Technical Articles

A Null-Modem is a Null Modem Right? – Not Really


We take a closer look at why many people have trouble transferring files using a store bought Null Modem Adaptor.

– by: Brian K. Hahn

The number one email we get are from people is related to having trouble using the Tandy WP-2, Brother PowerNote or other vintage computers, for transferring files to a modern PC.  I must confess that I just did not understand why there are so many problems out there.  I have never had a single difficulty connecting may older machines to my Windows desktop.  For the Tandy Model WP-2 and Citizen CBM-10WP we offer WP2DOS as a download, and for the TRS-80 Models 100 and Tandy 102, Club 100 offers LapDOS II.  Every time I used these systems with Windows up to Version 98SE, and for LapDOS II MS-DOS and DOS environments up to Windows 98, I never had a hint of trouble. 

Until last month when I went out and bought a commercial Null-Modem Cable.  Then all the solutions stopped working.  So, I took out my trusty continuity tester and checked the pin-outs and discovered that not all Null Modems are created equal. The first hint I got was when my friend Rick Hansen from Club 100

insisted on his members using a Full Null Modem over a standard one.  Hey, somethings up here folks!  The bottom line is . . . . if you are using a vintage computer and for the most part that includes all TRS-80’s, Tandy, NEC, Olivetti, Kyocera, Citizen, Brother, Laser, DreamWriter, Amstrad to name the systems I have hands-on experience with, you MUST use a full null modem.

Now that we have said that, if you bought a Null Modem Cable or Null Modem Adaptor and you are not getting the system to work, AND, you have eliminated the possibility that your Serial Port on your desktop (MS-DOS / Windows) machine is NOT recognized and present. If you’re still having trouble, toss your Null Modem in the garbage.  Chances are it is NOT a FULL NULL MODEM. 

Here is another tip….  don’t bother talking to a Radio Shack salesman, Future Shop sales rep or any other retail person, they will just stand there and stare at you like they are watching hair grow.  They don’t know folks.  So sit back and read.  We will exercise the demon that has been confounding our communication problems.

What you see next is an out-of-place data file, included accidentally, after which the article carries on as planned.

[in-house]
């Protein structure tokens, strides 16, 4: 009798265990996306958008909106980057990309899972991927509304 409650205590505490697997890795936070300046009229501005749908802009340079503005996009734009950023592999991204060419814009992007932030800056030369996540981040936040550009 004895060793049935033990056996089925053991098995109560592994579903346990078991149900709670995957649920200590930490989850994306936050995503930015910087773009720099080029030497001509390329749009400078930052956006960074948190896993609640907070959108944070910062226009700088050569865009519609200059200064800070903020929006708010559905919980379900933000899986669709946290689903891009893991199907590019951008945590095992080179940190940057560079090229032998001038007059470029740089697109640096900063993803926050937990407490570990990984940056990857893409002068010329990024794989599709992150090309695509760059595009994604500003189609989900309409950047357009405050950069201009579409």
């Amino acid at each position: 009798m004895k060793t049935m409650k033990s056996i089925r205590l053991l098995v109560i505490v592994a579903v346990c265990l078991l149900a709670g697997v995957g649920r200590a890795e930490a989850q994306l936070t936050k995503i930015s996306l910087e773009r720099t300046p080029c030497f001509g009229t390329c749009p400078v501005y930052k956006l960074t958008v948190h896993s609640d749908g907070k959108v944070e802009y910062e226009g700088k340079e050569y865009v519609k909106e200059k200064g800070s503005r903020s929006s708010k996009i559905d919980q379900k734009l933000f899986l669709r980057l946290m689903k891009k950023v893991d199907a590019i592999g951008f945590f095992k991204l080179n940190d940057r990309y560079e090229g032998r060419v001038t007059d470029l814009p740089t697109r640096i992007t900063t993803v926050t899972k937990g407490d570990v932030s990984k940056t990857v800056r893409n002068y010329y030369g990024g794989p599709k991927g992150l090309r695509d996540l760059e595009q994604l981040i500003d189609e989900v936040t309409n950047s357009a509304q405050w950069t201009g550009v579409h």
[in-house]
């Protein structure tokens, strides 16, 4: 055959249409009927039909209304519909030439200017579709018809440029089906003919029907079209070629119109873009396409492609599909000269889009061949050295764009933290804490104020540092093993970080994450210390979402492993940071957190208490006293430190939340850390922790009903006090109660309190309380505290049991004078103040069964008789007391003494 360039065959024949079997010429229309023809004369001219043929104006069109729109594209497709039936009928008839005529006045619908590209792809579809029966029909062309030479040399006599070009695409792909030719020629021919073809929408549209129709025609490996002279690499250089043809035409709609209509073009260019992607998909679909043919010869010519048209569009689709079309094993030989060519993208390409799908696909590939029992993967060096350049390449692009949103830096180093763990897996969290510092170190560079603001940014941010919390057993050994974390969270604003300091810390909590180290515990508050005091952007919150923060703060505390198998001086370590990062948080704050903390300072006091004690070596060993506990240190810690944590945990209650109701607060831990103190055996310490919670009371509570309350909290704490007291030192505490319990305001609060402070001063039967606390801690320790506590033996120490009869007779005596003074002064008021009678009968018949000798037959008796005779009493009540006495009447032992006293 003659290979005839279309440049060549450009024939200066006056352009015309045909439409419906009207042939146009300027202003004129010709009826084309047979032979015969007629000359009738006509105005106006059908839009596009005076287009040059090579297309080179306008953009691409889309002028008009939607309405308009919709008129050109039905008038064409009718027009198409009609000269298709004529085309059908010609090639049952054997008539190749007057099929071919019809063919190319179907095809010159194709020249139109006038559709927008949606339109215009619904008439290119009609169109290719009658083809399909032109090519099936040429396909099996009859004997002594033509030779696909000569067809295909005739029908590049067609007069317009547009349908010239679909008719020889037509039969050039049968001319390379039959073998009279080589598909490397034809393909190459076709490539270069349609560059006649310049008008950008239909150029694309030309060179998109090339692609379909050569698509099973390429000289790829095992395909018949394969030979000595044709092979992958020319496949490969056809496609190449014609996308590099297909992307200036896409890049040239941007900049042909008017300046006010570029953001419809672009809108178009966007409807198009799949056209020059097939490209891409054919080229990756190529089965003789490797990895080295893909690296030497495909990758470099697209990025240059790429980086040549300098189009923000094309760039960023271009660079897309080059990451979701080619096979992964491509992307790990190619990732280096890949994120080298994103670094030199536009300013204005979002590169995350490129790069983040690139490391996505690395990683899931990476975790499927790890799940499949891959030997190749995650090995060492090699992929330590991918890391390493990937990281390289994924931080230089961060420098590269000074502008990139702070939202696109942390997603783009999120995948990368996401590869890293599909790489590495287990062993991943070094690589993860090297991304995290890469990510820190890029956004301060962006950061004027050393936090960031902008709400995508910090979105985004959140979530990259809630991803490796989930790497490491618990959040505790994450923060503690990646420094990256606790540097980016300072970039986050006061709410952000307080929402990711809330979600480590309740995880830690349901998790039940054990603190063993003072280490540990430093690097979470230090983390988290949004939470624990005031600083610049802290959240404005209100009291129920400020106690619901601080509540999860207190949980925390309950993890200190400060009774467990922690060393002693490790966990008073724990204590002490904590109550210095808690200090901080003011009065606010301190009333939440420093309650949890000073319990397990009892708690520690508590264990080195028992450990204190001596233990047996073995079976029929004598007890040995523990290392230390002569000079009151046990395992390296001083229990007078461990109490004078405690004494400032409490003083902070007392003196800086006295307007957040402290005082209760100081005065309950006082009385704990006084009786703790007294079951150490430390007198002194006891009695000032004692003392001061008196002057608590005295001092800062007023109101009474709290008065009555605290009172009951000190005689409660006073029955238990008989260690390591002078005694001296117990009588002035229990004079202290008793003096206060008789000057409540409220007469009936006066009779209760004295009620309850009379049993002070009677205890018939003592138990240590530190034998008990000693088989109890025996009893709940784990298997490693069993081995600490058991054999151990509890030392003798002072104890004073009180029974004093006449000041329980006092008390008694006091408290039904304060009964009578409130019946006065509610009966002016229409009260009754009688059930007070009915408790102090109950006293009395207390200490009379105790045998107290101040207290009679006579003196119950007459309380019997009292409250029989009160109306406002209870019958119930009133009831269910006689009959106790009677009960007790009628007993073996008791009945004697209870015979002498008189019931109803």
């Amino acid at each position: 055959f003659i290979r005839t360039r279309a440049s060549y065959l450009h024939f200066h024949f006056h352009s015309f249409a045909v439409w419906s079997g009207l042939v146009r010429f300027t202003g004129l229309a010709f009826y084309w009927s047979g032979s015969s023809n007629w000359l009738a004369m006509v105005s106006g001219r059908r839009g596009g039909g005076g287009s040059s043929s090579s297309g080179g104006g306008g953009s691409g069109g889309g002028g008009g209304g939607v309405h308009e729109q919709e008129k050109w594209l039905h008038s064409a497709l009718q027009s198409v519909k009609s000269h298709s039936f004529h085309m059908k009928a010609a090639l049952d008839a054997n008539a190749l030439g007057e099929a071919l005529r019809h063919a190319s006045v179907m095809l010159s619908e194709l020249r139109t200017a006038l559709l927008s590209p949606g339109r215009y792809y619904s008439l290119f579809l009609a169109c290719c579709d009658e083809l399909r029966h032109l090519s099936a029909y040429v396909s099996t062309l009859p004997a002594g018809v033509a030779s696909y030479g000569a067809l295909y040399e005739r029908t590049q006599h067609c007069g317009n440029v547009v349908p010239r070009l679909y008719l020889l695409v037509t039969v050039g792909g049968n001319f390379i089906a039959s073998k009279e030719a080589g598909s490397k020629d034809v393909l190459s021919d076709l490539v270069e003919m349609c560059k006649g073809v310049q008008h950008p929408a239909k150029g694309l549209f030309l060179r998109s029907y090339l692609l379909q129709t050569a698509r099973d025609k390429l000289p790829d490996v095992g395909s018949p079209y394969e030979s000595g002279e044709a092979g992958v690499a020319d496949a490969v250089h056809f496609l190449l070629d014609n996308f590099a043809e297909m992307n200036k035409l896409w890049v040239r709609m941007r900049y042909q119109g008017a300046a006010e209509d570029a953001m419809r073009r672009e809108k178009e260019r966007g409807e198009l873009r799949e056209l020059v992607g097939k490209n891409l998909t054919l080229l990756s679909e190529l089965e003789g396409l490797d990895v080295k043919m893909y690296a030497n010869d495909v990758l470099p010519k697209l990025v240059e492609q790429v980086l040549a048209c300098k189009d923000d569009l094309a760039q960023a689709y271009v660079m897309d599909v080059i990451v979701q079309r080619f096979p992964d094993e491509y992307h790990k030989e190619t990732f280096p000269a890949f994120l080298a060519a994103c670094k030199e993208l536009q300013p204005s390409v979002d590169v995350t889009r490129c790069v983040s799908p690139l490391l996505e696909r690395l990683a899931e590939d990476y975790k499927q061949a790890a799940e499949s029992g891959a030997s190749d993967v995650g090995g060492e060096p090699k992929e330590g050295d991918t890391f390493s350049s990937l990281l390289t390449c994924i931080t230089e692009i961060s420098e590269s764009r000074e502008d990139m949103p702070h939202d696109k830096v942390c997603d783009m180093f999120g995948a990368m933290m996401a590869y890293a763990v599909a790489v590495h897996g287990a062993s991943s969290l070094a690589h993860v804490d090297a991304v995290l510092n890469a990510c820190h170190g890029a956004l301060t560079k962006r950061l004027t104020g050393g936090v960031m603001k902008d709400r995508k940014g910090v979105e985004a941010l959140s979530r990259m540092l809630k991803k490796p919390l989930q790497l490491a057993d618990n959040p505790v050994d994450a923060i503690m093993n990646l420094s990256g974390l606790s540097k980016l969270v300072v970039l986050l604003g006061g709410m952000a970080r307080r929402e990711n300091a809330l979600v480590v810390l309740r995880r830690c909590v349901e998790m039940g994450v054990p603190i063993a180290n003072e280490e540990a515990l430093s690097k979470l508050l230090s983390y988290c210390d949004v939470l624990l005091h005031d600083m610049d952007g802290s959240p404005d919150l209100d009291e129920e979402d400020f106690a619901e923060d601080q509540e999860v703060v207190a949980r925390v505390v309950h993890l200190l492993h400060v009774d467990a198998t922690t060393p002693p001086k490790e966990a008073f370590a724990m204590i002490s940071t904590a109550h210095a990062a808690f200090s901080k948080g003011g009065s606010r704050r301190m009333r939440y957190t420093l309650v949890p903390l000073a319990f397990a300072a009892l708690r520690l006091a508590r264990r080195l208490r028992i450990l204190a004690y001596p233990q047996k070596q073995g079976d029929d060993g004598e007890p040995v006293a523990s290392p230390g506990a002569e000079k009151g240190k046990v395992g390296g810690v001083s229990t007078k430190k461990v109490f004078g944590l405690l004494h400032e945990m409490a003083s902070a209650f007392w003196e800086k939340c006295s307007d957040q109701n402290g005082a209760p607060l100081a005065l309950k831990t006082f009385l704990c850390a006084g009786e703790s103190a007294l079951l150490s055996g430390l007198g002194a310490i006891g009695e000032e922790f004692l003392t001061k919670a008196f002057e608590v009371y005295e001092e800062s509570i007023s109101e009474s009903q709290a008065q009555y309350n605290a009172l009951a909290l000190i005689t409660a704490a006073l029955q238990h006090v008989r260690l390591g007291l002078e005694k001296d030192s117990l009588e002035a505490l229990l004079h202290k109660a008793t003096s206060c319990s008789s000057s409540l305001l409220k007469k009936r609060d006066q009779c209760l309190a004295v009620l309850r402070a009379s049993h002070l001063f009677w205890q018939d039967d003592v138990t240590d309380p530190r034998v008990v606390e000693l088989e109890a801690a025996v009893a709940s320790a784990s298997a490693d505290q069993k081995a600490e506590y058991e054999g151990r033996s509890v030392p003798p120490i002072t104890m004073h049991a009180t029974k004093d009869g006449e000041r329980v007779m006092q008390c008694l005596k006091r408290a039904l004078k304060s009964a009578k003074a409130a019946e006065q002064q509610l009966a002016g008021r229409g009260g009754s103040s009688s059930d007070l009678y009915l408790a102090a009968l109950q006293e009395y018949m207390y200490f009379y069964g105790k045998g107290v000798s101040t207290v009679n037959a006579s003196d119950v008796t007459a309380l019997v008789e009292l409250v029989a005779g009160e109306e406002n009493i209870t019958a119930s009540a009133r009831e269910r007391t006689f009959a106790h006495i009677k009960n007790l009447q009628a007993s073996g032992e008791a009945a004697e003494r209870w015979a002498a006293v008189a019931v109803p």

The true RS-232C port is a 25-pin D-subminiature connector. The ‘male’ version of this connector is commonly known as a DB-25P, the ‘P’ standing for PIN.  It is the end with the pins, the female version is known as the DB-25S.  The ‘S’ standing for socket.  You get the picture.  Further, the standard RS-232C defines specific signal levels, where the “OFF” (MARKING) condition asserts a voltage of -3VDC to -25VDC, and the “ON” (SPACING) condition is the opposite, a voltage detected from +3VDC to +25VDC.  The true RS-232C has a specific set of PIN assignments.

They are as follows:

Signal NameAbbreviationPin No.Flow Direction
Protective GroundPROT. GND *1N/A
Transmitted DataTXD2——>
Received DataRXD3<——
Request To SendRTS4——>
Clear To SendCTS5<——
Data Set ReadyDSR6<——
Signal CommonSIG. GND *7<—–>
Data Carrier DetectDCD8<——
Data Terminal ReadyDTR20——>
Ring IndicatorRI22<——
* Non-Standard Abbreviation   

You will notice that he older units, like the NEC, TRS-80 and vintage Tandy’s all have 25 PIN RS-232C (Serial Ports) Before we go on, you must understand that the EIA (Electronics Industry Alliance) and the CCITT (Comite Consultatif Internationale de Telegraphie), two bodies that set communication standards in industry, have defined two types of devices.  They are the DTE or Data Terminal Device, (your Computer), and the DCE, the Data Communications Equipment (a Modem).  The above table refers to the DTE, the personal computer RS-232C.  For a complete list of definitions on the PIN definitions click here.


Both the DTE (Computer) and DCE (Modem) must have a handshake, that must be “flow compatible”.  That is when the Computer sends data, the modem must be open to receive it and visa-versa.  This is an over simplified explanation but for our purposes it makes sense.  A more technical definition is as follows: